Operation Enduring Freedom total about $6.6 billion, and reported 
obligations associated with Operation Noble Eagle total about $49.6 
million. 

The Army accounts for the largest portion of reported obligations for 
fiscal year 2008 through December 2007--about $27.2 billion, nearly 11 
times higher than the almost $2.5 billion in obligations reported for 
the Air Force, the military service with the next greatest reported 
amount. Among appropriation accounts, operation and maintenance, which 
includes items such as support for housing, food, and services; the 
repair of equipment; and transportation to move people, supplies, and 
equipment, accounts for the largest reported obligations--about $16.1 
billion. Reported obligations for procurement account for about 27 
percent of reported obligations, or about $9.4 billion. Of the $43.6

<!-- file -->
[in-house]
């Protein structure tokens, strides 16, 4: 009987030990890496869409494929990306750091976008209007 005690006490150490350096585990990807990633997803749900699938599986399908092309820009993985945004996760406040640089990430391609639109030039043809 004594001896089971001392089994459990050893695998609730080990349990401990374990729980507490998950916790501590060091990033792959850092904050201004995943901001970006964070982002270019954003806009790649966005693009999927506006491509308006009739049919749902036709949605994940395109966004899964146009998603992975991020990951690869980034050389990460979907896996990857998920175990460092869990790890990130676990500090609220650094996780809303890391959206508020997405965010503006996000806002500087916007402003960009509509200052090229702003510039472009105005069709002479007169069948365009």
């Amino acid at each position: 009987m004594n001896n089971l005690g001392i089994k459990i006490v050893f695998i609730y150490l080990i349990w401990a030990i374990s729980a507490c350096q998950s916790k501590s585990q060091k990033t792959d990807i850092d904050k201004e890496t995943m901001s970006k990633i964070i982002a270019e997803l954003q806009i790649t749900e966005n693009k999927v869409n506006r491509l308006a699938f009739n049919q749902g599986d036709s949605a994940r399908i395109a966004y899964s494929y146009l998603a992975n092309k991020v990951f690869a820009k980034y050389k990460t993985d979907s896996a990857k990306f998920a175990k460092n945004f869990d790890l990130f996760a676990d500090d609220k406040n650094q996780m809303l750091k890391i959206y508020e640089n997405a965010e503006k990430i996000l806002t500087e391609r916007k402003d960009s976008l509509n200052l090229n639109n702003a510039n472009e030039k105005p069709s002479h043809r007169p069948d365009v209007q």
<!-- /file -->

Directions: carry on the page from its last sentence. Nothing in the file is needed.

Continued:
billion provided to DOD for procurement in fiscal year 2007, 
approximately 21 percent, or $9.1 billion, has yet to be obligated and 
remains available in fiscal year 2008. Figure 3 shows DOD's reported 
obligations for fiscal year 2008 through December 2007 by DOD component 
and appropriation account. 

Figure 3: DOD's Reported GWOT Obligations for Fiscal Year 2008, by DOD 
Component and Appropriation Account, as of December 2007: 

This figure is a combination of two pie graphs showing DOD's reported 
GWOT obligations for fiscal year 2008, by DOD component and 
appropriation account, as of December 2007. 

By DOD component (dollars in millions): 

Army: 79%: $27.2; 
Air Force: 7%: $2.5; 
Marine Corps: 6%: $2.2; 
Navy: 4%: $1.3; 
Other DOD components: 4%: $1.5.